How do you keep a hole in the ice for your fish?
There are several methods that will keep a hole in the ice. 1. Just leave your pond running all winter. This works well in areas of the country where winter does not get severe. Moving water keeps the area around the waterfall and skimmer open. You will, however, have to add water to your pond and if you have a stream, you will have to watch for ice dams. When you keep the pond running and do live in the part of the country that gets below 25 degrees, we recommend you have a heater de-icer and place it near the opening of the skimmer. First the pond is going to lose some water due to ice formation. We need to maintain the water level to feed the pump, and most likely we will have to add water manually in the winter because the auto fill valves should be drained to keep from freezing. You do get some evaporation in the winter. Keep a close watch on the stream and waterfall because any ice dams that may form may divert the water outside the liner. 2. Shut Down the Pond If you have decided to winterize your pond for the winter, then you will be removing your pump from the skimmer. Ideally, you want to keep the pump submerged in a basket of water and store in an area that will not freeze. This will prevent the seals from drying out and damaging the pump. Also, make sure you disconnect the check valve from the pipe. If you do not release the water from the pipe and check valve, it may freeze and could crack the check valve.
Remove your debris net or debris basket, clean and store for winter. You can also remove the filter mats. Clean and store the mats for the winter. Skimmers can freeze solid in the winter without any damage to the unit. Your spring clean up will be much easier if you follow these procedures.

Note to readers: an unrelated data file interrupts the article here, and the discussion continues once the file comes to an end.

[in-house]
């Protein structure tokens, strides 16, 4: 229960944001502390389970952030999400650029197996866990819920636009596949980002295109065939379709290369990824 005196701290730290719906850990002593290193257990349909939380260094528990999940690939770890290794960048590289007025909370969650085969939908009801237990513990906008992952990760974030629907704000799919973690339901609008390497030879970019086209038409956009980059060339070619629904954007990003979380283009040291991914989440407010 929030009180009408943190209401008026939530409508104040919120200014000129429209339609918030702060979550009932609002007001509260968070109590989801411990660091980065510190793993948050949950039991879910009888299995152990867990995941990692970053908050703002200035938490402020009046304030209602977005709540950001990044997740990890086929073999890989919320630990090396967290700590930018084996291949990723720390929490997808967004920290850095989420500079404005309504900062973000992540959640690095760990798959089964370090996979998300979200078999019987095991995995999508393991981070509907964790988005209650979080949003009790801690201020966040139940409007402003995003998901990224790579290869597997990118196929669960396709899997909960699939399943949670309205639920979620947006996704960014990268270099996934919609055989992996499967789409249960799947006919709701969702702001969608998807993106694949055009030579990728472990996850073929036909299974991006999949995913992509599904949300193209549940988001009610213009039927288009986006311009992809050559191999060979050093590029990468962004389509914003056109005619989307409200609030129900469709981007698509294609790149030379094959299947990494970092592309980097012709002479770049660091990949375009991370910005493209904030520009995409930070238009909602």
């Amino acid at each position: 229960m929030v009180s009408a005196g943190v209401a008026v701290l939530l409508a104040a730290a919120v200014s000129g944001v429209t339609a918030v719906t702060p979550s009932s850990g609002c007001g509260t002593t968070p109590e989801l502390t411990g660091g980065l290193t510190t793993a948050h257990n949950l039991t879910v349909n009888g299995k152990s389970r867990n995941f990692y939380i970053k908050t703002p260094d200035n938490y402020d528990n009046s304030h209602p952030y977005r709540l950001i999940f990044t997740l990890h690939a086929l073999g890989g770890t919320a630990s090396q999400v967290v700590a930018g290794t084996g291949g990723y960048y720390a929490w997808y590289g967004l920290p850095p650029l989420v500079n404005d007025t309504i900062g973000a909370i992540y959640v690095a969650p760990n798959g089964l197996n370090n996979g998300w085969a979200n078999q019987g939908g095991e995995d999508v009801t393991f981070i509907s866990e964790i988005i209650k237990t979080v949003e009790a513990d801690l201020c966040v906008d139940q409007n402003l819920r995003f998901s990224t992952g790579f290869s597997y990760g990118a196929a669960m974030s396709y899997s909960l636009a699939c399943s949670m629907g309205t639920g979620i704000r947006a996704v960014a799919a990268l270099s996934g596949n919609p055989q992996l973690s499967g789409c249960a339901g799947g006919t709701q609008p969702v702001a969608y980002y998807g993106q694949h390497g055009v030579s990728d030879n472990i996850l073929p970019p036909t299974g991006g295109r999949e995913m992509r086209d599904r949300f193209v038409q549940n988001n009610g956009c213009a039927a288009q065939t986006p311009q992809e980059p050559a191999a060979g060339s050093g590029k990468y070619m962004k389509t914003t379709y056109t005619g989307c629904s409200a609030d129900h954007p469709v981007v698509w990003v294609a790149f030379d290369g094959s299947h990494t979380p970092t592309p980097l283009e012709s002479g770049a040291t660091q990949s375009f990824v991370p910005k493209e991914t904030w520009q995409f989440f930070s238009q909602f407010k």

BioFalls Filters
Your biological filter uses beneficial bacteria to colonize naturally in the filter mats and other media such as bio media or lava rock. As the water temperature begins to drop in the fall, these bacteria begin to die off and become dormant. For easier spring clean up, remove the media bags and filter mats. Clean them and store in a dry location. Wet vac the BioFalls box to remove any sediment.
Winterizing Pressurized Filters
Pressurized filters function by using a pump to force water through the filter canister. When the pump shuts off, some water remains in the filter. Additionally, the filter mats and biomedia should be removed, cleaned and stored in a dry location.
After storing away all your filter media and your pump, you will install a pump on the first shelf of your pond. This pump is a solid handling pump and is easy to use, just plug it in and place it on the first shelf and adjust the divert valve for the height of the water. The effect you want to get is to have the water agitating or bubbling. There are two sizes of this pump but the 1000 gph is most often the one used for this purpose. When you have temperatures consistently below 30 degrees F then you will need the heater. The 200 watt floating heater will keep a hole in the ice when the temperatures get below 25 degrees F.
Climate Considerations
It is up to you to understand your climate conditions and consider whether you can let your pond run all winter long or you need to winterize your equipment and pond. It is possible in some milder winter climates to run your pond all year round.
The Bottom Line